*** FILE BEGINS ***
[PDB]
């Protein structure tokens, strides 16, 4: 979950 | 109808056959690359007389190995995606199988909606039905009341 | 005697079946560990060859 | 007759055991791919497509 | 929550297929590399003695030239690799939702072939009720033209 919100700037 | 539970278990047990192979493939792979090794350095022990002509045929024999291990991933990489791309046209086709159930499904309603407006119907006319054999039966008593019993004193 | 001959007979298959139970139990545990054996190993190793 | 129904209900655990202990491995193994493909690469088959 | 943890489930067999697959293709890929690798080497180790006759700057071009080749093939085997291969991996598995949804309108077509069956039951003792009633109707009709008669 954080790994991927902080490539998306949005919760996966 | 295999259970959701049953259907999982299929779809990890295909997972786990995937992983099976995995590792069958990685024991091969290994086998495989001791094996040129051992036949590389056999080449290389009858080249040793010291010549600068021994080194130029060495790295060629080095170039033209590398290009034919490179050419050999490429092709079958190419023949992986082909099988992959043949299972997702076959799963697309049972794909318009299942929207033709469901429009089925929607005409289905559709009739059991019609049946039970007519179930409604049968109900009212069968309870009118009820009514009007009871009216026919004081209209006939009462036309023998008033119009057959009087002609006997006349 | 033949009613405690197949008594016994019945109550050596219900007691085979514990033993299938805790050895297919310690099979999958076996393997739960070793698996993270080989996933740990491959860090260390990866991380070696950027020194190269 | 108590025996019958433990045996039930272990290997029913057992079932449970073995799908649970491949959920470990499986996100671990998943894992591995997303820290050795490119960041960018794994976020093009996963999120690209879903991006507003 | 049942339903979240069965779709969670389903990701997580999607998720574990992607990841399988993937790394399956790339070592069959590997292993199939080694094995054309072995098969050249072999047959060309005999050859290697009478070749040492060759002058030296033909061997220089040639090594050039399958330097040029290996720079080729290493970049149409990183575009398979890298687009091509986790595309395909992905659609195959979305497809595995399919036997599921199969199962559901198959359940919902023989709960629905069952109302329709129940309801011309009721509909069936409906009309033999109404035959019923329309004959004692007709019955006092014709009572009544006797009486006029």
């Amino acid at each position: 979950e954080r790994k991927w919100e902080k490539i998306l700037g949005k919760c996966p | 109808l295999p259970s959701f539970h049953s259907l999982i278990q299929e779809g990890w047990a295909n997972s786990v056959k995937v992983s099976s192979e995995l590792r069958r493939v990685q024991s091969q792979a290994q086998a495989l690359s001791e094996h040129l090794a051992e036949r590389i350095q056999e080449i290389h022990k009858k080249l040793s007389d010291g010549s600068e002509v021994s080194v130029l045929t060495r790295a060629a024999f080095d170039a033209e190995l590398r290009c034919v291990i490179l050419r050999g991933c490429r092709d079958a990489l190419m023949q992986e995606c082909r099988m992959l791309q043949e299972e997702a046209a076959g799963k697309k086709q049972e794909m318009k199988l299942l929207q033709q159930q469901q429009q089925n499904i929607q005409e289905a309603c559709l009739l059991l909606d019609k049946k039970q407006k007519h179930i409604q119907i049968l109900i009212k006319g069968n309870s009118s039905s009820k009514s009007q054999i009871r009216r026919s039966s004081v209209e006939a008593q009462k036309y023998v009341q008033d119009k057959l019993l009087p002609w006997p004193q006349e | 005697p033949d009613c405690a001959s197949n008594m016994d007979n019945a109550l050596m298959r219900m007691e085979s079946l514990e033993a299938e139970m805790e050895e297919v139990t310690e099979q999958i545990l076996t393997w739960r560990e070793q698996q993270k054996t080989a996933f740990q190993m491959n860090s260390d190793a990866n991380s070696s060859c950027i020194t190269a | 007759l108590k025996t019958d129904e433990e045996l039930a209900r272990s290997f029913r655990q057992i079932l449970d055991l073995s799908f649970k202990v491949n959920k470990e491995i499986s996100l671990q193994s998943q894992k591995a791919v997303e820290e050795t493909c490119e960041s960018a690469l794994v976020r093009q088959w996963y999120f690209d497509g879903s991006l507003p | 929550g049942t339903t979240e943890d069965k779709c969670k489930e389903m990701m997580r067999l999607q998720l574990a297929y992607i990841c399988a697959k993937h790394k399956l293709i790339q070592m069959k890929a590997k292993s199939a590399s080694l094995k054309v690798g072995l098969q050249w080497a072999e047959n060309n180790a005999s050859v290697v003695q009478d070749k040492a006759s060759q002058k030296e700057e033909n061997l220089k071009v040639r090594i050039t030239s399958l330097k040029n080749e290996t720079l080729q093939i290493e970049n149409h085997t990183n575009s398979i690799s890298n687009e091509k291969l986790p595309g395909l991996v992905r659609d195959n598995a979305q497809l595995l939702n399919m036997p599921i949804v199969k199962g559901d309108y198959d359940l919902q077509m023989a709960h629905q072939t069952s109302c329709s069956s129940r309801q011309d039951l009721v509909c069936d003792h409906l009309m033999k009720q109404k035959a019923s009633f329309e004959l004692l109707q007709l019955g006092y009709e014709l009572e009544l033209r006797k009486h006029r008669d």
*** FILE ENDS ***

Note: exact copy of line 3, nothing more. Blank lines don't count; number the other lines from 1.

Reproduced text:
């Amino acid at each position: 979950e954080r790994k991927w919100e902080k490539i998306l700037g949005k919760c996966p | 109808l295999p259970s959701f539970h049953s259907l999982i278990q299929e779809g990890w047990a295909n997972s786990v056959k995937v992983s099976s192979e995995l590792r069958r493939v990685q024991s091969q792979a290994q086998a495989l690359s001791e094996h040129l090794a051992e036949r590389i350095q056999e080449i290389h022990k009858k080249l040793s007389d010291g010549s600068e002509v021994s080194v130029l045929t060495r790295a060629a024999f080095d170039a033209e190995l590398r290009c034919v291990i490179l050419r050999g991933c490429r092709d079958a990489l190419m023949q992986e995606c082909r099988m992959l791309q043949e299972e997702a046209a076959g799963k697309k086709q049972e794909m318009k199988l299942l929207q033709q159930q469901q429009q089925n499904i929607q005409e289905a309603c559709l009739l059991l909606d019609k049946k039970q407006k007519h179930i409604q119907i049968l109900i009212k006319g069968n309870s009118s039905s009820k009514s009007q054999i009871r009216r026919s039966s004081v209209e006939a008593q009462k036309y023998v009341q008033d119009k057959l019993l009087p002609w006997p004193q006349e | 005697p033949d009613c405690a001959s197949n008594m016994d007979n019945a109550l050596m298959r219900m007691e085979s079946l514990e033993a299938e139970m805790e050895e297919v139990t310690e099979q999958i545990l076996t393997w739960r560990e070793q698996q993270k054996t080989a996933f740990q190993m491959n860090s260390d190793a990866n991380s070696s060859c950027i020194t190269a | 007759l108590k025996t019958d129904e433990e045996l039930a209900r272990s290997f029913r655990q057992i079932l449970d055991l073995s799908f649970k202990v491949n959920k470990e491995i499986s996100l671990q193994s998943q894992k591995a791919v997303e820290e050795t493909c490119e960041s960018a690469l794994v976020r093009q088959w996963y999120f690209d497509g879903s991006l507003p | 929550g049942t339903t979240e943890d069965k779709c969670k489930e389903m990701m997580r067999l999607q998720l574990a297929y992607i990841c399988a697959k993937h790394k399956l293709i790339q070592m069959k890929a590997k292993s199939a590399s080694l094995k054309v690798g072995l098969q050249w080497a072999e047959n060309n180790a005999s050859v290697v003695q009478d070749k040492a006759s060759q002058k030296e700057e033909n061997l220089k071009v040639r090594i050039t030239s399958l330097k040029n080749e290996t720079l080729q093939i290493e970049n149409h085997t990183n575009s398979i690799s890298n687009e091509k291969l986790p595309g395909l991996v992905r659609d195959n598995a979305q497809l595995l939702n399919m036997p599921i949804v199969k199962g559901d309108y198959d359940l919902q077509m023989a709960h629905q072939t069952s109302c329709s069956s129940r309801q011309d039951l009721v509909c069936d003792h409906l009309m033999k009720q109404k035959a019923s009633f329309e004959l004692l109707q007709l019955g006092y009709e014709l009572e009544l033209r006797k009486h006029r008669d």